President-Elect Donald Trump told the New York Times Tuesday that he would "love" to be the one who finally brokers a lasting peace deal between Israel and the Palestinians, a goal which has eluded the craftiest of diplomats for decades.
In a letter sent this week to religious groups that had raised concerns about the case, the top US diplomat for the Middle East said the United States continues to have concerns about the death of 16-year-old Mahmoud Shalan.
Agreeing that ties between Israel and United States will improve under the Trump administration, Dr Michael Doran, a senior fellow from Hudson Institute in Washington, who also participated in the panel discussion said that "we are going to see the most pro-Israel American administration ever".
The remarks came after Jason Greenblatt, a top advisor to Trump on Israel, said, "It is certainly not Mr. Trump's view that settlement activities should be condemned".
Trump then segued into the Middle East peace process.
Talk to Israelis on either the left or the right about the prospects of a Trump administration and they express uncertainty and deep concern.
Obama, like his predecessors, fought tirelessly to prevent a Palestinian state from ever taking shape and any distinction between the Obama and Trump administrations will manifest itself purely in the rhetoric: the former refined and articulate, the latter belligerent and demagogic.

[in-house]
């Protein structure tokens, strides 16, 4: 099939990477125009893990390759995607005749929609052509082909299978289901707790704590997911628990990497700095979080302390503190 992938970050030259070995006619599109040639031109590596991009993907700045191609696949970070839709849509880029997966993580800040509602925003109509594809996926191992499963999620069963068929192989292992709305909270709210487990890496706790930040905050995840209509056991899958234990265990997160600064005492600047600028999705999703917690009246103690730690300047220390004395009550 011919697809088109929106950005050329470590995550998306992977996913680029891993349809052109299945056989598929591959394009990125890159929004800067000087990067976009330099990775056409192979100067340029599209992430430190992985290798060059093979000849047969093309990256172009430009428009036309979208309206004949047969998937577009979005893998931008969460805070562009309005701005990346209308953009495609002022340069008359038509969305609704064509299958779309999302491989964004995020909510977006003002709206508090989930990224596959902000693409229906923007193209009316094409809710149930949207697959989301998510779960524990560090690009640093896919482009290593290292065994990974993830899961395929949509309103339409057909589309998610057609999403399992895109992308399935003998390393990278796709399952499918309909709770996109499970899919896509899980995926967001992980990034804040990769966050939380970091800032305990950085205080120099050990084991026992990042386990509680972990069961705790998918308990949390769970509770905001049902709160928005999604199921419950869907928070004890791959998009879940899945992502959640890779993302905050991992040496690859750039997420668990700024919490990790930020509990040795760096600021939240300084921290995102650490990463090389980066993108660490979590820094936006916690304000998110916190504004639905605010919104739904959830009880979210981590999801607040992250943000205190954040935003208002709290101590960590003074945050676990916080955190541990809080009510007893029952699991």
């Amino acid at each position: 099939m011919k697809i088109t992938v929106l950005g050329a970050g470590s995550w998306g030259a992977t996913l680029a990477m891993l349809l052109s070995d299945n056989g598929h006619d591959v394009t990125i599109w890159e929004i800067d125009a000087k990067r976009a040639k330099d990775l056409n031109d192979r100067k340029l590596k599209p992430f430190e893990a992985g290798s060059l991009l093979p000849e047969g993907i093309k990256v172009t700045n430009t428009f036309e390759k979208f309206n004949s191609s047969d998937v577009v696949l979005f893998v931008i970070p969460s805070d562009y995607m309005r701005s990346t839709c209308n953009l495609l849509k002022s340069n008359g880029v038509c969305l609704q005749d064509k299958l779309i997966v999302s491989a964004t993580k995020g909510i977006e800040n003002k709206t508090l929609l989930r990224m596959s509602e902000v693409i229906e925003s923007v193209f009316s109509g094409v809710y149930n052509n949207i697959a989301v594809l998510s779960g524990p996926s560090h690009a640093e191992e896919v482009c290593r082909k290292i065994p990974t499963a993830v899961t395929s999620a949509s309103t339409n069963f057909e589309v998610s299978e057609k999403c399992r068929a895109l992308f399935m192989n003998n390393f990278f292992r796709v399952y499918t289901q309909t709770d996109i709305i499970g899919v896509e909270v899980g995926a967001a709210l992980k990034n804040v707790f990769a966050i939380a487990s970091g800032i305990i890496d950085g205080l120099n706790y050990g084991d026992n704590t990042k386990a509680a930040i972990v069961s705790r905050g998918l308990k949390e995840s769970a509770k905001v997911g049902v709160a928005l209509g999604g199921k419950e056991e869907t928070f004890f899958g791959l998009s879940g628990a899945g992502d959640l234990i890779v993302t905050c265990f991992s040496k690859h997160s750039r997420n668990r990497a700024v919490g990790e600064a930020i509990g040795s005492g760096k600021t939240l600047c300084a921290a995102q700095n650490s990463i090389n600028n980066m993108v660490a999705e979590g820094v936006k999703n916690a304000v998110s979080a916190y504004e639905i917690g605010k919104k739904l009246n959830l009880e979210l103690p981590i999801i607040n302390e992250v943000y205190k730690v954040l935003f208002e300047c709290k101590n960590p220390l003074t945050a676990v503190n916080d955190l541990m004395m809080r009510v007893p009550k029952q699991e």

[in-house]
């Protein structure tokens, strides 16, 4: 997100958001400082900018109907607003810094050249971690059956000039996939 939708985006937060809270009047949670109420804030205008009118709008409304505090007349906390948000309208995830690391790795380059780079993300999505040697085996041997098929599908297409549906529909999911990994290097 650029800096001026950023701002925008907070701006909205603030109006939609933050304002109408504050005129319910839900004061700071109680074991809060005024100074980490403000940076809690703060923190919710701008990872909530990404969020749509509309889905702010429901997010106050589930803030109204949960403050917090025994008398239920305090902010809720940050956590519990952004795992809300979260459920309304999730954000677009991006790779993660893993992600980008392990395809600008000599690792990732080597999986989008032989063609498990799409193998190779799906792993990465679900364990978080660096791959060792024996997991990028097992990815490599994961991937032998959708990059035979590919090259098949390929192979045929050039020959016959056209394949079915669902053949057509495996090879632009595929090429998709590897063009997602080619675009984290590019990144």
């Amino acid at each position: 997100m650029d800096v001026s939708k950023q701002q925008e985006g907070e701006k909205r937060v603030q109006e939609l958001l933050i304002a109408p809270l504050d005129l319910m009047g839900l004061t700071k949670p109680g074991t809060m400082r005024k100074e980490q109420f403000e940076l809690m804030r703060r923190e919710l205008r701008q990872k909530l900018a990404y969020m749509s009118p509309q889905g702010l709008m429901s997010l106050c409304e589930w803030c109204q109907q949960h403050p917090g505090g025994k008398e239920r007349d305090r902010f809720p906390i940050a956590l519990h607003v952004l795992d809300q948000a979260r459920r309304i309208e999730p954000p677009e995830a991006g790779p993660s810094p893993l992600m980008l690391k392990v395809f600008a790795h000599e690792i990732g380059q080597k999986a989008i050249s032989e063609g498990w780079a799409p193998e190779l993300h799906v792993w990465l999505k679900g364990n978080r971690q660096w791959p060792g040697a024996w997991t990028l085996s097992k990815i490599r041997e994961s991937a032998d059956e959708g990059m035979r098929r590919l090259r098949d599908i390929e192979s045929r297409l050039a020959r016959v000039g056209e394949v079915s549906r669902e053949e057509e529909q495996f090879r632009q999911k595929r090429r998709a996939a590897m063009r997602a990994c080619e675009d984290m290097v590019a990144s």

While he acted as a close advisor to Trump's campaign, Kushner helped rid the president-elect of anti-semitic allegations and grow support for the candidate among the powerful pro-Israel community, as well as establish stronger ties with the government of Israel.
After he learned of Bennett's meetings with Trump aides, Prime Minister Benjamin Netanyahu instructed his ministers and deputy ministers not to contact members of the incoming administration, except through his office or the Israeli Embassy in Washington. He could have, at least, sided with the majority of humanity by adding his country's voice to those that recognised a Palestinian state at the UN.
"I would like to inform you that by the directive of the prime minister, the ministers and deputy ministers are required to not make any contact with the incoming U.S. administration, other than through the prime minister's office or the Israeli Embassy in Washington", the directive read. Presidents have not followed through on the pledge.
Trump, by contrast, after some initial stumbles, like advocating neutrality on Israel-Palestinian negotiations, appears to be fully in sync with Netanyahu and his approach. Former New York City Mayor Rudy Giuliani told the Israeli American Council in September that the USA should "reject the whole notion of a two-state solution in Israel".
The regional body initially proposed the plan in 2014 but never proceeded.
And while every true Zionist would like to see Jerusalem as the Jewish state's capital, one has to ask: at what price?